In May 2015, hackers accessed approximately 114,000 Internal Revenue Service accounts and obtained personal information. By February 2016, the IRS reported that number grew to 724,000.
A Social Security number is gold to cybercriminals. With those nine numbers, someone could apply for a loan, get medical treatment or receive tax refunds. That's why you need to implement data redaction in your business practice.
Your customers and business partners trust you with the information they provide, and their sensitive information should be securely protected and appropriately managed by the right people to reduce the risk of exposure and cyber crime. It's also essential to meeting safety and compliance standards, such as the Payment Card Industry, Data Security Standard, and HIPAA.
Data redaction can transform personally identifiable information (PII) into an unintelligible pattern, completely encrypt particular pieces of data or block certain users from accessing sensitive information. Let's first break down the types and methods of redaction you can implement within your existing infrastructure.
The first option you have is to redact information on a permanent basis. This means that redaction is completed before going on to the repository. It can be based on a zone or location on a page such as the slotted space for a Social Security or credit card number. You can also do it on pattern matching (searching documents for three numbers and a dash followed by two numbers and a dash followed by four numbers) and redact the information in all pairing instances.
Remember that this route will be permanent: You can't get that information back. But this solution is ideal since it eliminates any potential risk that a hacker could gain access to your file depository for raw files with sensitive information.
Redaction of Pre-existing Files
The second option you have is to redact pre-existing documents temporarily. You can set up pre-set user rules that redact upon presentation or request. For example, a particular employee attempting to pull a document without the proper user credentials will see PII data in a redacted format. Keep in mind that the PII information is still stored within your repository, making it accessible to hackers.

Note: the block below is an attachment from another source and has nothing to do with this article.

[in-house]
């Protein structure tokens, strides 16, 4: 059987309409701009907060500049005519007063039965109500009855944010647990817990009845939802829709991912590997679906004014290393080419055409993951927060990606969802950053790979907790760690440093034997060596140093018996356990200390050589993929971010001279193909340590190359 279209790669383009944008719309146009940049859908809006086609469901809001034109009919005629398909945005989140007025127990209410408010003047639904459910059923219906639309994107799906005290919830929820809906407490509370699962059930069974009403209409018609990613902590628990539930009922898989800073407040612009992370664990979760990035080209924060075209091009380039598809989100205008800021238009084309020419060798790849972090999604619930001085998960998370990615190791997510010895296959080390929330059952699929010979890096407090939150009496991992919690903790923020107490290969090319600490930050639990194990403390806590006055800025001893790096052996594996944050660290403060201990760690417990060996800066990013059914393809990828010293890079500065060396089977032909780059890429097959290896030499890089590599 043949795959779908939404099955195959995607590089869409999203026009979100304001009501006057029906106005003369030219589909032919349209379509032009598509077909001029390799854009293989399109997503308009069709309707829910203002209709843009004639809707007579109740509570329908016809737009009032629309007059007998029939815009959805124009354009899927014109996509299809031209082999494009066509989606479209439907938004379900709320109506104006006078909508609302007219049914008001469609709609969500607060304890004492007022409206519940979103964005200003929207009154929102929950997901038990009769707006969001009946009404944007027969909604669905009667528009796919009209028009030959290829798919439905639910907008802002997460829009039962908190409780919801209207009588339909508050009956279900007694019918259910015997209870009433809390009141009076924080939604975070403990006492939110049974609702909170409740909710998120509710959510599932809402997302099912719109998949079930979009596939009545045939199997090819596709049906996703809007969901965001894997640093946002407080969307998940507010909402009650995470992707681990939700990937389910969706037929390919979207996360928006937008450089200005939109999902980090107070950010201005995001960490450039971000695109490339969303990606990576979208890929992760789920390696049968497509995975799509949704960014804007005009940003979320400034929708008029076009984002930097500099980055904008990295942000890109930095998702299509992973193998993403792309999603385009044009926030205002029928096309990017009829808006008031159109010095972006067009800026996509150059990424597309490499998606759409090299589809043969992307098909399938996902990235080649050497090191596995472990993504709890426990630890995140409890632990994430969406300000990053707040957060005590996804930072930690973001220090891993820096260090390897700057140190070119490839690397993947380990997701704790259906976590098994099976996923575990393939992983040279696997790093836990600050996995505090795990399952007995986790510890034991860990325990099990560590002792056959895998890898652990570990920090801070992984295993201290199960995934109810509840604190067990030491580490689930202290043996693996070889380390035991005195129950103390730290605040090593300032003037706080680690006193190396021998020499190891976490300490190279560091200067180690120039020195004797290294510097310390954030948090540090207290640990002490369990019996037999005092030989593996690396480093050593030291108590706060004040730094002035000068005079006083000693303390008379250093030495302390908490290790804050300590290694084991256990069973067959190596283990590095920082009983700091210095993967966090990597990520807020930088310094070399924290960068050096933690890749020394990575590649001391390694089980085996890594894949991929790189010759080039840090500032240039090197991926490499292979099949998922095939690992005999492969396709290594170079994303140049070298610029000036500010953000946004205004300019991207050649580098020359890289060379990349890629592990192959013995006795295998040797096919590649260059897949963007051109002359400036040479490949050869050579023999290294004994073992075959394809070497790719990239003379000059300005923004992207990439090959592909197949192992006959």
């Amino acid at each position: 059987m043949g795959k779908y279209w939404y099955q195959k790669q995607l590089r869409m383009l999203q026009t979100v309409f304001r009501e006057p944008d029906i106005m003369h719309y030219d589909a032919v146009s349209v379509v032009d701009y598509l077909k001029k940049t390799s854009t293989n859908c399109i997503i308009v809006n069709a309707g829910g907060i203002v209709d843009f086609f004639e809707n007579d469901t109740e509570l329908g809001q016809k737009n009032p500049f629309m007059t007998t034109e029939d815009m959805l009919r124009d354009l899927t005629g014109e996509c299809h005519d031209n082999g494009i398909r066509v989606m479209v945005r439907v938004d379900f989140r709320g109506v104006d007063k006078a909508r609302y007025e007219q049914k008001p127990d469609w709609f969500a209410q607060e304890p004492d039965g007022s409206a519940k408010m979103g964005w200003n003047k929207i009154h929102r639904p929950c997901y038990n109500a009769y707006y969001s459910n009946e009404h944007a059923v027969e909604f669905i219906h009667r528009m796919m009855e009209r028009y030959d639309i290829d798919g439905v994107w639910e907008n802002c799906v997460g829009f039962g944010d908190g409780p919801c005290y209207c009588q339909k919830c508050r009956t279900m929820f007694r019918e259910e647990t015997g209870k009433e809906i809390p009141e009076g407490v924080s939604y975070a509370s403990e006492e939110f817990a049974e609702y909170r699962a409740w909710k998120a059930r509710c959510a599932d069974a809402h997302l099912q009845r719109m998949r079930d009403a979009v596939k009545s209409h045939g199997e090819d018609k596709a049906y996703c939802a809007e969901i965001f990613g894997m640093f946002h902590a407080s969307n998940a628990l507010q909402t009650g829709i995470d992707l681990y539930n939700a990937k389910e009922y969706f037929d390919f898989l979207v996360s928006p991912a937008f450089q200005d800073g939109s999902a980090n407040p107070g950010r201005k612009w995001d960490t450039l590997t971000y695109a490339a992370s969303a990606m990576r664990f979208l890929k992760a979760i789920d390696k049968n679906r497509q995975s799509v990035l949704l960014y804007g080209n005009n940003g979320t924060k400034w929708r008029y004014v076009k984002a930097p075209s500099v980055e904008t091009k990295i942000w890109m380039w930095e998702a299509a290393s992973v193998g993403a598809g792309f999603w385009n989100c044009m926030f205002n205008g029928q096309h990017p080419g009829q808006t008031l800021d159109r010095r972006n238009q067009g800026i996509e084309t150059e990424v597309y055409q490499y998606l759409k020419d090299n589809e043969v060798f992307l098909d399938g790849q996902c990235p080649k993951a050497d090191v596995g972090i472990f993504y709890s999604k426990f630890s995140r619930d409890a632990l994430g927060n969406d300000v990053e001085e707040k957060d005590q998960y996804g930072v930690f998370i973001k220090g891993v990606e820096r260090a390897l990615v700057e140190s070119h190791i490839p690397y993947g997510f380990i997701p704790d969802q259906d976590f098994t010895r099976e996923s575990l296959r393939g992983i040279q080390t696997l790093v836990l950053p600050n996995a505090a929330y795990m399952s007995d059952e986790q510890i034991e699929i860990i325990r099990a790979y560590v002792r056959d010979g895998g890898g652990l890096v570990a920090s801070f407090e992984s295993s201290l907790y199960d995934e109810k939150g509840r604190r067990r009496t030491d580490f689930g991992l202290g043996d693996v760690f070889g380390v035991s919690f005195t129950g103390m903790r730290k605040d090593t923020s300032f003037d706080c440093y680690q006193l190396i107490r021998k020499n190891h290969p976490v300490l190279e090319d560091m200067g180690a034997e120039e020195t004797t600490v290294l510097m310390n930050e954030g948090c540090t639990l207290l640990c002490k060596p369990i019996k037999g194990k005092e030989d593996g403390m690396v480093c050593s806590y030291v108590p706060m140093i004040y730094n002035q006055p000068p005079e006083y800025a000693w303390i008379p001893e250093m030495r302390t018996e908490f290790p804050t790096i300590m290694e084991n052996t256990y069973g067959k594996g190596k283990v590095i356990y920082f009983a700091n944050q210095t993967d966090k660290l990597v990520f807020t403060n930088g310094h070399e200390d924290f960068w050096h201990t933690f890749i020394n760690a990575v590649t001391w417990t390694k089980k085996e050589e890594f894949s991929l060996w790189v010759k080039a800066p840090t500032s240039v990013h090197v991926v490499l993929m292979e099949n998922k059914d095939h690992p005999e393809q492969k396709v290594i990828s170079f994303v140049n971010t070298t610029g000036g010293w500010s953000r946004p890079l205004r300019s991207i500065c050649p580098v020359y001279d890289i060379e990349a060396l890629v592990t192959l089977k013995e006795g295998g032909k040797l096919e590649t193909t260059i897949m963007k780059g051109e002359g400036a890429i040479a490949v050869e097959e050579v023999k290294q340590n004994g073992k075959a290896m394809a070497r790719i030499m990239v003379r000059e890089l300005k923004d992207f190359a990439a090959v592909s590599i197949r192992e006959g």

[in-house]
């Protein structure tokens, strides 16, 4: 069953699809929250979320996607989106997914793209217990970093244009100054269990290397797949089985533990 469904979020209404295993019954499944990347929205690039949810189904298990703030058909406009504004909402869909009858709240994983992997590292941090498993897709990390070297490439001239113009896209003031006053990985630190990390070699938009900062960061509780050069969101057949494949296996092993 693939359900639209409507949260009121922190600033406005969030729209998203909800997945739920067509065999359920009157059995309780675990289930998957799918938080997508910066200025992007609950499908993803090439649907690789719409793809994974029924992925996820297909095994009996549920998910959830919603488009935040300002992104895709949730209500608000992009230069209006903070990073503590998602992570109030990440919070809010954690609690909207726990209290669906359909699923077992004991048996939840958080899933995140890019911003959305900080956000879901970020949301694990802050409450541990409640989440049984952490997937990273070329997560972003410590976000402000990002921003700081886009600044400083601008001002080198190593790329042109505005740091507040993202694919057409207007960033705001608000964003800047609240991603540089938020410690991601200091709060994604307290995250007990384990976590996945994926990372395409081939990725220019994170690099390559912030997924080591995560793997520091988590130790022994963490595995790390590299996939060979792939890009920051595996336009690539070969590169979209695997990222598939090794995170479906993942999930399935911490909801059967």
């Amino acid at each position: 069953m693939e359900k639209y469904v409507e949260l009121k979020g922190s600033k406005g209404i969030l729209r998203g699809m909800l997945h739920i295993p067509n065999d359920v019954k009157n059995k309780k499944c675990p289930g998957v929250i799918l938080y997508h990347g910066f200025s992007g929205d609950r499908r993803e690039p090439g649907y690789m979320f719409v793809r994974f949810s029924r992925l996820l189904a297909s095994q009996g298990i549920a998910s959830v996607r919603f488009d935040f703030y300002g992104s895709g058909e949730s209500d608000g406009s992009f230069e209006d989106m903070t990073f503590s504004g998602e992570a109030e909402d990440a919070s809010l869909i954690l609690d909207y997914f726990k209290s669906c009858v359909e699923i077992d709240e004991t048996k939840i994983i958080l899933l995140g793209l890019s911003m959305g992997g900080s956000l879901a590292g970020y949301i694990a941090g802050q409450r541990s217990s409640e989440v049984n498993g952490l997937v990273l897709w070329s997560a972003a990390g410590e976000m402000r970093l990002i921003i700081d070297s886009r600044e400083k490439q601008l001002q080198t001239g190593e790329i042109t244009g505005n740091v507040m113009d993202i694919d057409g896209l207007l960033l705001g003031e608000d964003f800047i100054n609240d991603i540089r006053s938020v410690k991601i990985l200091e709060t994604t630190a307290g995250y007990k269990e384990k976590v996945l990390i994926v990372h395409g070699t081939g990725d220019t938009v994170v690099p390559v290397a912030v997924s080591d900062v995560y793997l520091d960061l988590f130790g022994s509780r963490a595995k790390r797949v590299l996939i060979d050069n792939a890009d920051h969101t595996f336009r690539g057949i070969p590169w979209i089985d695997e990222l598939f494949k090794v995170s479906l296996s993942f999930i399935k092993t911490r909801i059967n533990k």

You should also consider what data you're referencing, how often you use it and if you might use it in the future. Think about the roles and privileges you need to make available: Does every account manager need access to customers' credit card numbers? Or just those in higher-level positions?
There are a number of ways to tackle data redaction. Here are some basic steps to get you started:
Discover: Determine what information needs to be redacted, what types of reports contain sensitive information, and what are your current processes.
Identify: Make a list of reports or documents with information needing to be redacted, make a plan for how to find and scan data with matching patterns or specific information.
Redact: Define how and when you will redact information from which documents (by pattern matching, manually or by page), receive approval from key people, and train appropriate personnel.
When you start editing and removing information before it becomes published or distributed, it will significantly elevate the level of security for employee, customer, and company data. Just remember every organization has different requirements and workflows to consider - which means you need a customized redaction solution to manage sensitive information appropriately.